Video of the NASA 747 SCA and Shuttle Endeavour appearing during the first pass over LAX:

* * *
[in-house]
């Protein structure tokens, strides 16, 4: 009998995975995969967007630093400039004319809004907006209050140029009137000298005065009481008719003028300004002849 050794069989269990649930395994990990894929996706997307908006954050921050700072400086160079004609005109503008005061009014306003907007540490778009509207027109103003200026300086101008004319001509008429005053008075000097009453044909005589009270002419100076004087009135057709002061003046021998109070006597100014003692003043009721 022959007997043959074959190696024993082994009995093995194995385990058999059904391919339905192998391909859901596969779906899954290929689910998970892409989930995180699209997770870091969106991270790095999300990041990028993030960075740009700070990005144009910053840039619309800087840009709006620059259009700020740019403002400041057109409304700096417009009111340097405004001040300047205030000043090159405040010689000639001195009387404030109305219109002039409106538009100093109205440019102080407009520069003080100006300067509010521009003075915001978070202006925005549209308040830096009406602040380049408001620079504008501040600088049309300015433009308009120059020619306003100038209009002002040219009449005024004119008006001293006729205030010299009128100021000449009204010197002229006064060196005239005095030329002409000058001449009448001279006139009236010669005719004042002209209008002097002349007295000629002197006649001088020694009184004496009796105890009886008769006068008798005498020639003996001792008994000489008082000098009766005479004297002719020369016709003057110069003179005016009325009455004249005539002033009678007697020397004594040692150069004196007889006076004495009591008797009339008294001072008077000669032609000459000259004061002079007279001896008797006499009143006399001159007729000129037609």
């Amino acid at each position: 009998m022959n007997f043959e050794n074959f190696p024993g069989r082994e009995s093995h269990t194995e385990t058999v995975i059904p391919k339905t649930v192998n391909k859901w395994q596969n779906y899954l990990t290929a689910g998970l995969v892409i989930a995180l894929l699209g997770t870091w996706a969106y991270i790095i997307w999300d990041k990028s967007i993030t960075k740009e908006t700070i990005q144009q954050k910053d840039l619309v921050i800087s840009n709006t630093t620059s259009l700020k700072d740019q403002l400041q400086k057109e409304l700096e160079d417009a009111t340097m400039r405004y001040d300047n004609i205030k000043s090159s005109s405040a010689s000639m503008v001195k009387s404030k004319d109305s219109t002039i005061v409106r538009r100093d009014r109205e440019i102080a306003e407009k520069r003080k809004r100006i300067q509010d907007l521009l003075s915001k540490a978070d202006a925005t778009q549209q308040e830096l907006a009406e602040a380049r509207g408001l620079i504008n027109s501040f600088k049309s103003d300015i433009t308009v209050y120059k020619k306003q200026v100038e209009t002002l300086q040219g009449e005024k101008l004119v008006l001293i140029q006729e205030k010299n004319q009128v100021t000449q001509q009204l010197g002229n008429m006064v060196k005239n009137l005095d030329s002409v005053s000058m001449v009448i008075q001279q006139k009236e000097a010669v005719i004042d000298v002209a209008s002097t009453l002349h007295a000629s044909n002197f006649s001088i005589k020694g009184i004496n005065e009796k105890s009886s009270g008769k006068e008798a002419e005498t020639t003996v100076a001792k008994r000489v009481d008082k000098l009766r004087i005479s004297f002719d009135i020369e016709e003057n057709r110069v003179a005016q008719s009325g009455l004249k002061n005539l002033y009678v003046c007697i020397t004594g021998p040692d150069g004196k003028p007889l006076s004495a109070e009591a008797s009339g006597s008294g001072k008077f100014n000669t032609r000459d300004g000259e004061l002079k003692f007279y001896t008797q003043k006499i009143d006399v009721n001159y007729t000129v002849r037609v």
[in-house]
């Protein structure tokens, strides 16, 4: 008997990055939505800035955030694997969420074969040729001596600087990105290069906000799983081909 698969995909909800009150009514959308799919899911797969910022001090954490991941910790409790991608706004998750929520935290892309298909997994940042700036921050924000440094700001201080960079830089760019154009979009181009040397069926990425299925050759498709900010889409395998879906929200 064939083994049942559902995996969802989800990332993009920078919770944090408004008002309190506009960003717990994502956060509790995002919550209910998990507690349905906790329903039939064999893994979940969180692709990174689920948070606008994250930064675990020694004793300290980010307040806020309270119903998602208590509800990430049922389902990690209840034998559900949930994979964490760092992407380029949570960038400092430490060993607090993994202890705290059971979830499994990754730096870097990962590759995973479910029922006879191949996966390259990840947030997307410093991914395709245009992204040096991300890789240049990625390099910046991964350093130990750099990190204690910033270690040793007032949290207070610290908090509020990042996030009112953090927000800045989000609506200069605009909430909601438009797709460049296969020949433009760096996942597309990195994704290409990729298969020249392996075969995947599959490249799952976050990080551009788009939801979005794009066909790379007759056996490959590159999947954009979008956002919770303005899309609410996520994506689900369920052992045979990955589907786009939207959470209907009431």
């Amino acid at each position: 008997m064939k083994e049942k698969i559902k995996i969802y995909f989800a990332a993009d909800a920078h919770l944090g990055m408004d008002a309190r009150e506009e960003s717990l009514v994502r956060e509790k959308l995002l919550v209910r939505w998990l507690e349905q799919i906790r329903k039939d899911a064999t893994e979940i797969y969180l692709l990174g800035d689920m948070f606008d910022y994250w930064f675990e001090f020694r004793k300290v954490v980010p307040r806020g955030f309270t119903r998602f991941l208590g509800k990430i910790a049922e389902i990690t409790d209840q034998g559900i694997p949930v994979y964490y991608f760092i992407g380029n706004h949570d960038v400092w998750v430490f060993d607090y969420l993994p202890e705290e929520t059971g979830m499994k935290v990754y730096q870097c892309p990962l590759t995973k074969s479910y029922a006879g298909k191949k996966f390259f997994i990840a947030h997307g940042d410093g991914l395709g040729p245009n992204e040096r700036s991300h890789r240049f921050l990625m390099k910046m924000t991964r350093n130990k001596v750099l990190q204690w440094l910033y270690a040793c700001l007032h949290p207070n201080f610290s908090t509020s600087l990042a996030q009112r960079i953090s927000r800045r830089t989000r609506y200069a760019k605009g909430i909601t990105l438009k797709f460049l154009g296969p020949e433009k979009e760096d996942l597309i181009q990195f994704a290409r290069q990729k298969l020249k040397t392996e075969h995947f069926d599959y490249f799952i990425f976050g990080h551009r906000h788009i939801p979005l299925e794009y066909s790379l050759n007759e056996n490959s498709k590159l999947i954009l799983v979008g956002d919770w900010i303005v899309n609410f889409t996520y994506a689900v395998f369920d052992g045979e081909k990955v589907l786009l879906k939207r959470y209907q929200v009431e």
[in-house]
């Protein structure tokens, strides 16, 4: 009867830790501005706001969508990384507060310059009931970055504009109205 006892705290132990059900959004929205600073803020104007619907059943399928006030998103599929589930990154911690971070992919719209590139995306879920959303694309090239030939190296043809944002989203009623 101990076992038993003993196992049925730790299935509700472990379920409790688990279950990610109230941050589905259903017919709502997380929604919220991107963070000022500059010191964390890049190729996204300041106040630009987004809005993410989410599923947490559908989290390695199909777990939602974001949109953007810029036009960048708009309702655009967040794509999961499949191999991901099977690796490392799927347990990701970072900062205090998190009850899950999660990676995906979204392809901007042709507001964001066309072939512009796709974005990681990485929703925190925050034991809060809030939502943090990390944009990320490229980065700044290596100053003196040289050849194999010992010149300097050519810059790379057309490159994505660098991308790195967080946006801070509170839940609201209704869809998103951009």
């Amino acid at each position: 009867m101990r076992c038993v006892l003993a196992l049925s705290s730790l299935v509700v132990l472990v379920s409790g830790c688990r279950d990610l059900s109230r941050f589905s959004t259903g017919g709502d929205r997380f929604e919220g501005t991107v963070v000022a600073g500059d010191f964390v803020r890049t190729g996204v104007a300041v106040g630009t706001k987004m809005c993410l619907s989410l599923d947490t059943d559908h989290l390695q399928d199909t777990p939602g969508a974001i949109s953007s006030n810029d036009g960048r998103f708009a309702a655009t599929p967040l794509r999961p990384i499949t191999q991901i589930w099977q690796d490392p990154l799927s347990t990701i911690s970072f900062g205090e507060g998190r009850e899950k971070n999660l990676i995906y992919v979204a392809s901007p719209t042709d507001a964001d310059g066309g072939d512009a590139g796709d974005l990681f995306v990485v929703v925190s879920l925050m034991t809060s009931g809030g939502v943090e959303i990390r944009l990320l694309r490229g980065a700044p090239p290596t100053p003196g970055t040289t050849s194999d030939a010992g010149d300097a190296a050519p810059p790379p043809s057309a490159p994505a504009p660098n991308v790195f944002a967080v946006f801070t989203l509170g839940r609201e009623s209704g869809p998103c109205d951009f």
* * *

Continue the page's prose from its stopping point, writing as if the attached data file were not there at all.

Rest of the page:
It would be impossible to describe the first sight of the Shuttle coming over that hill through words. Even video or still photos couldn't capture just how enormous it was and how beautiful it looked in that moment. Keep in mind, up till then we'd only seen the Shuttle from 5 or more miles away, so seeing it right there nearly on top of you and really low was just incredible. As the 747 and Shuttle pulled up gaining altitude above us it start to bank right giving us a gorgeous look at the Shuttle and the two escorting NASA Hornets. The cheer from all the people still there was intensified greatly as it went over, only barely audible over the sound of the very loud roar of the NASA 747 and the twin engine NASA F-18B Hornet jets. The NASA 747 Shuttle Carrying Aircraft banks with the Space Shuttle Endeavour on it's back after making the first pass over the Los Angeles International Airport north side. - Photo by Britt DietzThe NASA 747 Shuttle Carrying Aircraft banks with the Space Shuttle Endeavour on it's back after making the first pass over the Los Angeles International Airport north side. - Photo by Britt Dietz Just as fast as the majestic Shuttle was over us, it was now heading out to the ocean with a right bank and soon the very hazy skies distorted the Shuttle as it continued onward. As the last little hints of sound from the Shuttle dissipated, we decided to start our journey to catch the final pass and landing on the south side. Quickly getting into a car after deciding to carpool, we headed out to try and beat the Shuttle which wouldn't be too much of a challenge as the Shuttle had to pass over a lot of landmarks including Disneyland and Long Beach which were relatively some distance away. Taking off down the streets it didn't seem like a traffic mess all that much, just a few more cars on the road than earlier. Unfortunately, as we turned down the south side of the airport and headed up Imperial towards the freeways we caught up with the traffic and the thousands of people that had come out to see the Shuttle and were waiting. In contrast to the residential hill that we were on, the south side of the airport was literally a scene out of an end-of-the-world Armageddon movie as there were hundreds to thousands of people on anything that they could find that had a view. People stood on the top of every building, every parking structure, in every window, on top of smoke stacks, on top of Jetway ladders, on top of hills, in trees, on cars, on signs, on center dividers, and even on top of ladders. As we neared the entrance to the freeways it really looked like something out of a movie where the world's electricity had stopped... there were cars stopped on the overpasses with people outside their cars watching, there were people standing on the sides of the freeways and in the middle of the street, it was very creepy yet amazing to see. The police had just about given up, not being able to do anything when thousands of people just stop and fearing if they did try to do anything it'd cause accidents. Some streets were closed by the Police because they were so crowded with people and cars and they were telling everyone to just get out of their car and watch it as they weren't going to be moving anywhere anytime soon.